As improved in accord with the principles of the present invention, the guide frame 94 has extensions 104 integrally formed on opposed lateral edges of respective legs 100 and extending outwardly therefrom in a direction generally tangential to the locus of the bottle neck when the apparatus is in use in its cork extracting mode, as shown. The extensions 104 serve as the force application members when the device is used in a foil cutting mode, to be described more fully hereinafter.
Members 104 have opposed inner side walls 106. Each of the members 104 has a pair of rolling cutters 108 mounted therein so that they protrude inwardly beyond walls 106. Members 104 also have surfaces 110 extending inwardly beyond and generally overlying rollers 108 for abutment with the upper end of a bottle neck to aid the user in properly positioning the rollers 108.
It can be seen that, when the apparatus is disposed in its cork removal mode, i.e. with the legs 100 disposed vertically, members 104 and their rollers 108 will clear the bottle neck, and will not interfere with the cork removal operation as described above. However, prior to cork removal, the apparatus can be placed in a generally horizontal mode, with rollers 108 facing downwardly, in order to cut the foil which covers the bottle top. If desired, the cork-engaging member 92, 90 can be removed from the holder 94 during the foil cutting operation, although its presence will not prevent such foil cutting. In any event, when the device is placed in the foil cutting mode, the upper portions 100a of legs 100, together with the guide bushing 96 which interconnects them, will serve as a U-shaped connector for the members 104, and the same resilient flexibility of legs 100 which was operative in gripping the bottle neck for cork removal purposes will likewise provide the necessary resilient flexibility for the attached members 104 in the foil cutting operation. The use of the device in this mode is substantially the same as with the foregoing embodiments.
FIGS. 17 and 18 show another embodiment of the invention. In this embodiment, the frame of the device is formed of metal and includes a pair of force application members 120 symmetrically positioned on opposite sides of the axis A of the frame, and a generally U-shaped connector 122 connecting adjacent ends of the two force application members 120 and extending generally laterally with respect to axis A. Each of the force application members 120 includes an outermost skirt 124 and a flange or lip 126 extending inwardly from the upper extremity of the skirt 124. The cutting means are a set of four rolling cutters 128 mounted on lips 126 for rotation with respect to the frame.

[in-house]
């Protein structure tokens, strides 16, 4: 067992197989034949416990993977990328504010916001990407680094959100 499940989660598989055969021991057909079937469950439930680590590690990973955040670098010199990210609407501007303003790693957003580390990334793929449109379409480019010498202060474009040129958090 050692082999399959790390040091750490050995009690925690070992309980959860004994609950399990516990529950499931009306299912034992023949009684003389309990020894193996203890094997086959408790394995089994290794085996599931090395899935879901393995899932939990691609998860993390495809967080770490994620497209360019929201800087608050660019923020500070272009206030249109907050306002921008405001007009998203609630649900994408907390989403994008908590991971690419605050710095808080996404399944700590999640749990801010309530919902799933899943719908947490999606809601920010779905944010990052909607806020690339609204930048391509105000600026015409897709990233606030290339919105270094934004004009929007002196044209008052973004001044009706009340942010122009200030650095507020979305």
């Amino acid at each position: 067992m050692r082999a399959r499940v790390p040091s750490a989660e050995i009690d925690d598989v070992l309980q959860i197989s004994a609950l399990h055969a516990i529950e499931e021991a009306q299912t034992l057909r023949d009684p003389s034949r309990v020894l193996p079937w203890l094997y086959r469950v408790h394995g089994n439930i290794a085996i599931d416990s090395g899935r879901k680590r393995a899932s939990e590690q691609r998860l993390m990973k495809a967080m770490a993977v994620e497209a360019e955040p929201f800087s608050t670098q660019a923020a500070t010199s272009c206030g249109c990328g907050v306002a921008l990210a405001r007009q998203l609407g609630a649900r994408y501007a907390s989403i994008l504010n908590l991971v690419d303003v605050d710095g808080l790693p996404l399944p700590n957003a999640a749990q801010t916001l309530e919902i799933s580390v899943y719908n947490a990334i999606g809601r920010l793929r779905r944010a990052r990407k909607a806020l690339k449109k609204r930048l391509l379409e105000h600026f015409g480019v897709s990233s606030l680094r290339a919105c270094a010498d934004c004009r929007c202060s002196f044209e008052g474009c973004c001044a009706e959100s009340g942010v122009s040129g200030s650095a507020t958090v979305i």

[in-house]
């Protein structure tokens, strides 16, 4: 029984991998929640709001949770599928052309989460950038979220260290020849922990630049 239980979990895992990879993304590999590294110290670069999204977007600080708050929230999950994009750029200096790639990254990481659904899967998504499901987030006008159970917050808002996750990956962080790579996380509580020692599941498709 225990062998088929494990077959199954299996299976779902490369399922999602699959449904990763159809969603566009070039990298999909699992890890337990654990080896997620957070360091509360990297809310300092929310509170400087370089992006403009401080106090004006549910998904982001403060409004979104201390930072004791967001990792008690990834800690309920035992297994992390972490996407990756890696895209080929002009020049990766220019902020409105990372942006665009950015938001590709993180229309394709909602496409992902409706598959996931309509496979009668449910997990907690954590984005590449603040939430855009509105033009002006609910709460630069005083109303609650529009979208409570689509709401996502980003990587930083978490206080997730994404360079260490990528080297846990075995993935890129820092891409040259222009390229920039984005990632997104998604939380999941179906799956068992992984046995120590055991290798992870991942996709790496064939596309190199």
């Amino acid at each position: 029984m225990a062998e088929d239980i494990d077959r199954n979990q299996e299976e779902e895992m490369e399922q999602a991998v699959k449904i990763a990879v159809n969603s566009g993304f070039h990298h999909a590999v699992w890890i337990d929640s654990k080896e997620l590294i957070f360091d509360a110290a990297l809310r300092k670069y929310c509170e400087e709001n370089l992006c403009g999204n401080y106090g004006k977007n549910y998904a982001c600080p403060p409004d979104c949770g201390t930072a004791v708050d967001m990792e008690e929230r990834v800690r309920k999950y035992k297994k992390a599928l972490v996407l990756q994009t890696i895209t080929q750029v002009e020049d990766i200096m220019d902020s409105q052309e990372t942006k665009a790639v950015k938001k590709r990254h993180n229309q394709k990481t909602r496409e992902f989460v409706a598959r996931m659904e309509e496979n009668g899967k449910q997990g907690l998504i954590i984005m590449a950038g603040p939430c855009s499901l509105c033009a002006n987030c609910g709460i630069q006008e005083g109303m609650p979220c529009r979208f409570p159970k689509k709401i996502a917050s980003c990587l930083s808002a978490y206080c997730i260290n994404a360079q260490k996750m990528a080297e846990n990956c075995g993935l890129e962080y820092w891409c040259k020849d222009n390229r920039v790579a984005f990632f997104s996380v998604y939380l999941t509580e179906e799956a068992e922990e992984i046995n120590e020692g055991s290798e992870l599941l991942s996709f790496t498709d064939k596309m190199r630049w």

The connector 122 includes a pair of opposed legs 130 joined distal force application members 120 by a base 132. Connector 122 has a pry type bottle cap opener incorporated therein. More specifically, a pair of tabs 134 extend laterally inwardly from the upper extremities of opposed legs 130. A third tab 136 extends inwardly from the underside of base 132. As shown in FIG. 18, tabs 134 can be placed on the top of a bottle cap 150, with tab 136 underlying the lower edge of the cap, and the cap can be pried off the bottle 152.
The action of the device of FIGS. 17 and 18 in its primary function, i.e. for cutting foil on a wine bottle neck, is essentially the same as that of the preceding embodiments. In particular, the lips or flanges 126 rest on top of the bottle, automatically positioning the cutters 128 a short distance below the bottle top, and the connector 122 allows the force application members 120 to be urged inwardly or outwardly from the unflexed position to engage the edges of rollers 128 with bottle necks of various diameters.
Referring finally to FIGS. 19 and 20, there is shown an inflexible or rigid form of the invention which is, nevertheless, capable of accommodating bottles of various sizes. In particular, the device of FIGS. 19 and 20 includes an uppermost knob-like handle 140 which rests in a generally horizontal position in use. Handle 140 extends across the upper end of a generally vertically oriented sleeve 142 rigidly affixed to handle 140. Sleeve 142 is generally frustoconical in configuration, as shown. A plurality of lengthwise slits 144, circumferentially spaced about sleeve 142, are formed by cutting and forcing inwardly flaps 146 of the metal material of which sleeve 142 is formed. The flaps 146 are bent inwardly so that they project into the interior of sleeve 142, and are sharpened to form cutting edges. Thus, the cutting surfaces 148 formed by these edges are radially spaced from the axis A of the device, aligned transversely of said axis, and circumferentially spread. There are six (6) such blades in the device as shown, so that the angular displacement between each cutting surface 148 and the two adjacent cutting surfaces is about 60°.
To use the device, it is simply lowered over the bottle neck 18 until a sufficiently small diameter portion of the device comes into abutment with the upper edge of the drip ring 18a. Then, still exerting a slight downward force, the user twists the device about 60° to sever the foil.
Accordingly, it is intended that the scope of the invention be limited only by the claims which follow.